Monday, 12 January 2015

Ways of Looking: How to Experience Contemporary Art by Ossian Ward

This book is meant to "transform a potentially intimidating encounter with cutting-edge art into a dramatic, sensually rewarding and thought-provoking experience." Well, does it?

If nothing else that sentence makes a good blurb. I must say I haven't felt intimidated by art before, although I haven't experienced many performance pieces (some of which are mentioned in the book) with artworks of that type in-particular having the potential to be excruciating I guess. 

What this book does do is provide a tool to approach contemporary art pieces (contemporary being 2000 onwards) "as if it were your first experience with that format," so as to get the most from it - the TABULA tool. This is introduced at the book beginning, tabula rasa being Latin for fresh slate and TABULA standing for Time, Association, Background, Understanding, Look again, and Assess. The author then goes on to show how to use this approach in the following chapters where contemporary art is grouped in categories: entertainment, confrontation, event, message, joke, spectacle and meditation.

In truth these chapters could have been grouped by anything really, and there is also crossover between them, but they act as a classification to help you bring pieces of art such as big playground slides, an estate agent tour, and some copper boxes that get FedExed from gallery to gallery alive.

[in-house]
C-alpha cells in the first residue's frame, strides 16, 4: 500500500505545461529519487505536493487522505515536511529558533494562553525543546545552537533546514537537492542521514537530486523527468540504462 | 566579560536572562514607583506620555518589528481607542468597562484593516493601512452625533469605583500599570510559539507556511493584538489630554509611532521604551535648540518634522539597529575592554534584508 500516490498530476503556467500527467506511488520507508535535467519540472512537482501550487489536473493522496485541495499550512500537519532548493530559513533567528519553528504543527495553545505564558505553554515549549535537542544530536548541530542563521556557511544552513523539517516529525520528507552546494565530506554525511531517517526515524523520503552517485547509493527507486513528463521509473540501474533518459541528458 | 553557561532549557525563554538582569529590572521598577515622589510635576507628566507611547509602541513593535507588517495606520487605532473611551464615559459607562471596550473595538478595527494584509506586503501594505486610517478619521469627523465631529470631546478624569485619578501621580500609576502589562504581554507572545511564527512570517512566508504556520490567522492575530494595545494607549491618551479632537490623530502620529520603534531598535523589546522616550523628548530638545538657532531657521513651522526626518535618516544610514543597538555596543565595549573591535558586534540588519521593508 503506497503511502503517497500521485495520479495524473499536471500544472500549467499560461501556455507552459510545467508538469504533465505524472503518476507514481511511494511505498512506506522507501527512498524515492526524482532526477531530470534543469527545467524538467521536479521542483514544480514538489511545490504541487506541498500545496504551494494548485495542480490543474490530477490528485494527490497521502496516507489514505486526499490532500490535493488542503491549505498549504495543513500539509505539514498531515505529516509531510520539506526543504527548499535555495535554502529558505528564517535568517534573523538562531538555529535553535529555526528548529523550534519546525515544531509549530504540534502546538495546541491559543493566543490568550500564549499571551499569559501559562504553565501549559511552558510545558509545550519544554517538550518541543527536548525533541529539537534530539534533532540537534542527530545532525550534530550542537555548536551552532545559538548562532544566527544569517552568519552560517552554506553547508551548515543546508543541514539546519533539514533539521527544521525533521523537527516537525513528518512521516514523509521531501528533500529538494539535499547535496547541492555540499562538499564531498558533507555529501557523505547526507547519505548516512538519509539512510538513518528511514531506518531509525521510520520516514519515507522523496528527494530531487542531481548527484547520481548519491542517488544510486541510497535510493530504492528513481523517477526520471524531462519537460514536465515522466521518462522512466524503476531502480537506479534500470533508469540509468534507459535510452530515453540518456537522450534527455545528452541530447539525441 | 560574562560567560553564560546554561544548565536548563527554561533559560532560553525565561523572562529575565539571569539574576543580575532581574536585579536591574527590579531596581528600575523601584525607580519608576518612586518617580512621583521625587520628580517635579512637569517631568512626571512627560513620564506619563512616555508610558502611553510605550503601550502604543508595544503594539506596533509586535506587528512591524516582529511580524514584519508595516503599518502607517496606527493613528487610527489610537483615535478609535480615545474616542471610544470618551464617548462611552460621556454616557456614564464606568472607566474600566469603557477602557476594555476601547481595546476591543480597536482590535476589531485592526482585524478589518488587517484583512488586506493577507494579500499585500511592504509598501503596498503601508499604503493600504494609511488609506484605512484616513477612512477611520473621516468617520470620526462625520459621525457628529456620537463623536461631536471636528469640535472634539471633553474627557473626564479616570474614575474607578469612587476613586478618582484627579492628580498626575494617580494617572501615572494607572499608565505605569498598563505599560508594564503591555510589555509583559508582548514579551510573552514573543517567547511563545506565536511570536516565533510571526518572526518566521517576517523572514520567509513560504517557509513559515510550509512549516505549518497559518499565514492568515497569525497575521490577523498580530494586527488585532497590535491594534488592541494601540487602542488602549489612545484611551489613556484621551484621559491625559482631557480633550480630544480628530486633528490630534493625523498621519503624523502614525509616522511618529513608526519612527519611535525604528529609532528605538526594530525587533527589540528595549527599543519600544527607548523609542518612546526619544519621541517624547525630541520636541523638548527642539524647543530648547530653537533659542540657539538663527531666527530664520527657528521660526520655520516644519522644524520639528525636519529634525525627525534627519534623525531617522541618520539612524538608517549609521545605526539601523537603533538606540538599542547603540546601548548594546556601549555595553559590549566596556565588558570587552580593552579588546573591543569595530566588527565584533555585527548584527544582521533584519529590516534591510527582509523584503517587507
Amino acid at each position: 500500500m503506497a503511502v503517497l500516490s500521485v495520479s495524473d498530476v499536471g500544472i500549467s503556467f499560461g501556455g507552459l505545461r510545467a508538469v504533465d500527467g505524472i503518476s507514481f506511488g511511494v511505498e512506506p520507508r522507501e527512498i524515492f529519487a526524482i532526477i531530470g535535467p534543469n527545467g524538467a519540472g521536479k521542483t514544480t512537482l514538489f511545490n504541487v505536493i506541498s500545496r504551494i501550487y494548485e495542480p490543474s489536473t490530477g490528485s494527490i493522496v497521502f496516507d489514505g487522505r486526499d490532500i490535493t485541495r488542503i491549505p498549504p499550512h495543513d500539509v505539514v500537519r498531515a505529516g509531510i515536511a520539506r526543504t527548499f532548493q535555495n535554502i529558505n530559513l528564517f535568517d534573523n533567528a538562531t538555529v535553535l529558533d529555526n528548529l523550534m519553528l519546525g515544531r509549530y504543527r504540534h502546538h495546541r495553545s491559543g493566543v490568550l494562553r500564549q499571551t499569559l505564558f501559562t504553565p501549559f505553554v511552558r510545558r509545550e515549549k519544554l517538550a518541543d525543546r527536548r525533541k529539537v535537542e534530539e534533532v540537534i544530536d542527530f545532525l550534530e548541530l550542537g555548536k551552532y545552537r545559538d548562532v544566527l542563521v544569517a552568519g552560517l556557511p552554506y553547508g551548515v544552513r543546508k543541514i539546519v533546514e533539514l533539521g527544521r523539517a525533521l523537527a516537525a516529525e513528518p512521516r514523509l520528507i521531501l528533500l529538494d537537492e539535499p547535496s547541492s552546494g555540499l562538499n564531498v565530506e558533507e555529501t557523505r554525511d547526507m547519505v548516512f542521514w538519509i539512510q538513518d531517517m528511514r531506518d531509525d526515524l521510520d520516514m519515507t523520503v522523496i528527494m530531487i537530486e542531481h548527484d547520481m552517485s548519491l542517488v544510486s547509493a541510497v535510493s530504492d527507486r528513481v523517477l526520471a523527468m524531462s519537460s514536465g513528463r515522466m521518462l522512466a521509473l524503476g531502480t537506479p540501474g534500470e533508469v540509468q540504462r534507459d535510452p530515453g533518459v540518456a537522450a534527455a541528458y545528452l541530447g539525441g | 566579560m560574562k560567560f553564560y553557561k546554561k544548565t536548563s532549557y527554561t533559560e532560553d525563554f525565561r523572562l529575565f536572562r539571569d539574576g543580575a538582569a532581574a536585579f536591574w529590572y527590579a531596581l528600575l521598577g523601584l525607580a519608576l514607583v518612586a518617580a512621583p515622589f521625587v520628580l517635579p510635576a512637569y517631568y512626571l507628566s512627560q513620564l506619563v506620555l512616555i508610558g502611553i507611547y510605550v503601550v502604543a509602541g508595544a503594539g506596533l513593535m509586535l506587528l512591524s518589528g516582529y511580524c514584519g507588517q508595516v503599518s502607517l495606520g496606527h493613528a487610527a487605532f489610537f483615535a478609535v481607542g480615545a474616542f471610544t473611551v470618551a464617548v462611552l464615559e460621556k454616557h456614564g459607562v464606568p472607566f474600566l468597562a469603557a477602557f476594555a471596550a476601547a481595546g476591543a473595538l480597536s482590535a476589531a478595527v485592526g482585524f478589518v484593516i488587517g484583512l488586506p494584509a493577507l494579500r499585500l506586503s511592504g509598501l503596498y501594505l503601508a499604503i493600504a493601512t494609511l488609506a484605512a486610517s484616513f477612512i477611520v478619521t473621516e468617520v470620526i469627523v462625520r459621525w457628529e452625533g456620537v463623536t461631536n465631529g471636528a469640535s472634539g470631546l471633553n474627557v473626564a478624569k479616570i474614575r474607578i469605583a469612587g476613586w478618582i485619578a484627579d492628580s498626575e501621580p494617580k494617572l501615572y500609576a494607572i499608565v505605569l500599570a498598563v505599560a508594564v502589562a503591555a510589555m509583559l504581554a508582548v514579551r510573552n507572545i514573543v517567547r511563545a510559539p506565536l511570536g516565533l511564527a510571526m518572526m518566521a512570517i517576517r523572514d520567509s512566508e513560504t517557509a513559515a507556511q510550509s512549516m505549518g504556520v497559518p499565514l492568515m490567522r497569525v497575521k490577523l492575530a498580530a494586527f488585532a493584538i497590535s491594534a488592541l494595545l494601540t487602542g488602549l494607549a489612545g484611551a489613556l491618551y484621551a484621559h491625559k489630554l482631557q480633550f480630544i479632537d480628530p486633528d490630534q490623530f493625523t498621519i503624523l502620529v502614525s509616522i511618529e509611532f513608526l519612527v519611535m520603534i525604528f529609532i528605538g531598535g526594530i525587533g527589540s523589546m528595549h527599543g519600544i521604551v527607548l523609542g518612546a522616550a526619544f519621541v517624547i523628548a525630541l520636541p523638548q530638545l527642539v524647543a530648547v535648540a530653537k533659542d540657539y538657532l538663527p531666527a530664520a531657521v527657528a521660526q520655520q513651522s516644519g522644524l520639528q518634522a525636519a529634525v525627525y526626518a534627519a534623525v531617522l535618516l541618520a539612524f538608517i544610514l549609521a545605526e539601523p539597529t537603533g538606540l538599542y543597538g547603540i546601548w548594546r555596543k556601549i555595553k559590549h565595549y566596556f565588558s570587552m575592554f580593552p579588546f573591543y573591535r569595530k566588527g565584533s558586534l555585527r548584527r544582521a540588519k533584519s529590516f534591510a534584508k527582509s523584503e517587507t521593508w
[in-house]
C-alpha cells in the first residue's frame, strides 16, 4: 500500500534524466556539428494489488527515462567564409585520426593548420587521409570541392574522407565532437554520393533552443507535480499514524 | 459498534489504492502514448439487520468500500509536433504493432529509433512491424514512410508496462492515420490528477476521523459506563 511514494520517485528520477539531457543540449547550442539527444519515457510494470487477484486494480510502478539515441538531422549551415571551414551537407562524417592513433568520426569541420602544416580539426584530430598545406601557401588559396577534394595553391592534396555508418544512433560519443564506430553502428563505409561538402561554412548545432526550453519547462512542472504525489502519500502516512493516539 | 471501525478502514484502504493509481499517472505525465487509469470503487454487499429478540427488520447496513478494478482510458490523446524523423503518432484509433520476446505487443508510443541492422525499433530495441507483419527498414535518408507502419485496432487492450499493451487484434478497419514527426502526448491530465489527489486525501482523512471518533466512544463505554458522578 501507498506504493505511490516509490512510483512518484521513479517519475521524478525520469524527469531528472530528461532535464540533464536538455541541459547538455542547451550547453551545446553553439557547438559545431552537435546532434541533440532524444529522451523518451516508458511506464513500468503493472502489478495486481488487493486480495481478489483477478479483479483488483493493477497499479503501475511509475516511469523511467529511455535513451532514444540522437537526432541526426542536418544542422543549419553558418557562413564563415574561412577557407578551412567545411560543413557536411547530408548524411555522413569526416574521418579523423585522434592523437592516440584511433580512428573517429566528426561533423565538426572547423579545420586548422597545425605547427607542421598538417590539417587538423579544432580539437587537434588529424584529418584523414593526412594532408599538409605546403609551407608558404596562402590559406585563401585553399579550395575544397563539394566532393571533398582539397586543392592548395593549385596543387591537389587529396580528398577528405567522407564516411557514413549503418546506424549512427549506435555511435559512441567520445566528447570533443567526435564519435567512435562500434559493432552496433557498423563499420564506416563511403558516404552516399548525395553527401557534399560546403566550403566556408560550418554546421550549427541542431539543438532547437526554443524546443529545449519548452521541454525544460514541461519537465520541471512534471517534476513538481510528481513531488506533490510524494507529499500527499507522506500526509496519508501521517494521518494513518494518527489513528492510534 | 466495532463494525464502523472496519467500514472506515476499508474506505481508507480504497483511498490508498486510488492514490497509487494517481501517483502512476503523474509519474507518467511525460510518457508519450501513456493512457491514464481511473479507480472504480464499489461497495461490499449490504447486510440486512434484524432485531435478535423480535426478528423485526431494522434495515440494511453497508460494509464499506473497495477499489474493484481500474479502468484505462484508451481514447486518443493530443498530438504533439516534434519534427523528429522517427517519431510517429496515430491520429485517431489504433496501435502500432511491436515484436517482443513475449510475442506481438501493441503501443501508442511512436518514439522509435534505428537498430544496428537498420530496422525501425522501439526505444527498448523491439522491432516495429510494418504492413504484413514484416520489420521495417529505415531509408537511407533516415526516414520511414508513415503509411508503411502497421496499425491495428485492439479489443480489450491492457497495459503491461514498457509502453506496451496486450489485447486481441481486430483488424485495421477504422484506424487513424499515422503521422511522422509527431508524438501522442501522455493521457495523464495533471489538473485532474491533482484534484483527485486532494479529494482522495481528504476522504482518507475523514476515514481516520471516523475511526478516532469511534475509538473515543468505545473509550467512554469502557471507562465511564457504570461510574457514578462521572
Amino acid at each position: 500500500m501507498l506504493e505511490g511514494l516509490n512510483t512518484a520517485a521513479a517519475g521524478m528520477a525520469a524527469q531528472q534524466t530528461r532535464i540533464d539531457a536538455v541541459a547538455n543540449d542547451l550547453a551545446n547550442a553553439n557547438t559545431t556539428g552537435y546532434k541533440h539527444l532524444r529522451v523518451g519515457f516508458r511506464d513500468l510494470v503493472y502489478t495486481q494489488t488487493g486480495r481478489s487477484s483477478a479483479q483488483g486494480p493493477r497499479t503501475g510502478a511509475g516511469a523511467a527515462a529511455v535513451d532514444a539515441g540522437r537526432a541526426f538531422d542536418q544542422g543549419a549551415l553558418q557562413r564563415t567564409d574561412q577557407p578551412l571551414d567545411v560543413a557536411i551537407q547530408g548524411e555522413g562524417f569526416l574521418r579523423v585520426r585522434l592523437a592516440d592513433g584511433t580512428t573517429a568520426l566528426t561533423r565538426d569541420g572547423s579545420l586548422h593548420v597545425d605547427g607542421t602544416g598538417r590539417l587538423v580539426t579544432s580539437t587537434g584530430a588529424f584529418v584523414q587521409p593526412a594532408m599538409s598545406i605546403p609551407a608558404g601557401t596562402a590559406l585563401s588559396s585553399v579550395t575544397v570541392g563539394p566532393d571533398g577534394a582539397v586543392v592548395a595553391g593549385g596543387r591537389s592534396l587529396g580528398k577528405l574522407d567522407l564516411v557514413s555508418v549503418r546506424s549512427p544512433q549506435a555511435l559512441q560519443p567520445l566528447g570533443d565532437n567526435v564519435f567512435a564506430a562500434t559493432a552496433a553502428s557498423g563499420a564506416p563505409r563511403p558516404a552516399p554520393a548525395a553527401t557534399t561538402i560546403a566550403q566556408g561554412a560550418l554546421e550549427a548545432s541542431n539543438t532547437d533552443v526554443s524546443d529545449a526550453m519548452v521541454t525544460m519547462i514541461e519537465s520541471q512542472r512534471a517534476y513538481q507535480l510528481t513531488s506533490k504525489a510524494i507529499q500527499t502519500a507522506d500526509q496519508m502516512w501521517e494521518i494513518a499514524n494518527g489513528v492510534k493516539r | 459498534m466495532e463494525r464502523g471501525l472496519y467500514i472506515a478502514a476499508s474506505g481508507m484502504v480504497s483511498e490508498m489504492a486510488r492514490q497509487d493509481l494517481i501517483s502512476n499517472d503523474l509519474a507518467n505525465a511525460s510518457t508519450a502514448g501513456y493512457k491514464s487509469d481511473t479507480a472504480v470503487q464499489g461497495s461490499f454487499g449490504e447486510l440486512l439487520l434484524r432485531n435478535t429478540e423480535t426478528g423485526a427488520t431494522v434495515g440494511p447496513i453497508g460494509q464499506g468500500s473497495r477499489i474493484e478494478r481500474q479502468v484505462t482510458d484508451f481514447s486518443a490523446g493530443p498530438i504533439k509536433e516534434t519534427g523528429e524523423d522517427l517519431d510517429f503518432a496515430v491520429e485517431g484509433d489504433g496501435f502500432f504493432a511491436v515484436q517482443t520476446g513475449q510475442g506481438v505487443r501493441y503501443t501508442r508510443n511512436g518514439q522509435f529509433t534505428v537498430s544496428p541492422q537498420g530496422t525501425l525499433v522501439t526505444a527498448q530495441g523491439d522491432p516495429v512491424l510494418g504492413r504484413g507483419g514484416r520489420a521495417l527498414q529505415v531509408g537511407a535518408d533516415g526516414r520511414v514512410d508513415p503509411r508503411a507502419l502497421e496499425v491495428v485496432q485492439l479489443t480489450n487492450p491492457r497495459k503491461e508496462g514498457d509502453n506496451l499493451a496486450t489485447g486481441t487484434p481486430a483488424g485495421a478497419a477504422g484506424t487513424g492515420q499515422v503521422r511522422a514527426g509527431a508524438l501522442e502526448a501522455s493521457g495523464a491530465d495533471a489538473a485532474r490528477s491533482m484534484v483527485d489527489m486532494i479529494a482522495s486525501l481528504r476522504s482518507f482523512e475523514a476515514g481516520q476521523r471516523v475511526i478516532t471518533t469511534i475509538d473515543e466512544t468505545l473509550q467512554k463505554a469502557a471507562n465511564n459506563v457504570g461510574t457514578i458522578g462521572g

The tool is simple to remember and use, even for a more-than-casual art observer as myself, and would work with non-contemporary pieces too. The author is impressive when he delves into pieces through the book (see for example the spotlight features at the end of each chapter), although some art he brings up is glossed over quickly. Also not all the art mentioned has a visual image within the glossy full-colour pages of the book. Similarly video pieces, performance pieces and other "scheduled or timed" pieces are difficult to decipher from a still image so having an internet device handy when reading this book to reference these would be desirable. Even then you may still need to do what the author recommends which is to go and see the artwork in person to get the most out of it (I haven't done that though).

There may be a London bias given the author's past as chief art critic at Time Out London, but the artwork featured still covers the world, even including an out-of-the-way rural Thai province. Anyway you would expect London to feature prominently in such a book anyway so this is not a criticism.

Overall then this book introduces a useful tool that,  if used, should help to bring out a finer appreciation of contemporary art (and non-contemporary too) even without being well-versed in any art history knowledge.

Publication date: 1 Sep 2014

Amazon UK link (£7.99 at time of writing): Ways of Looking: How to Experience Contemporary Art

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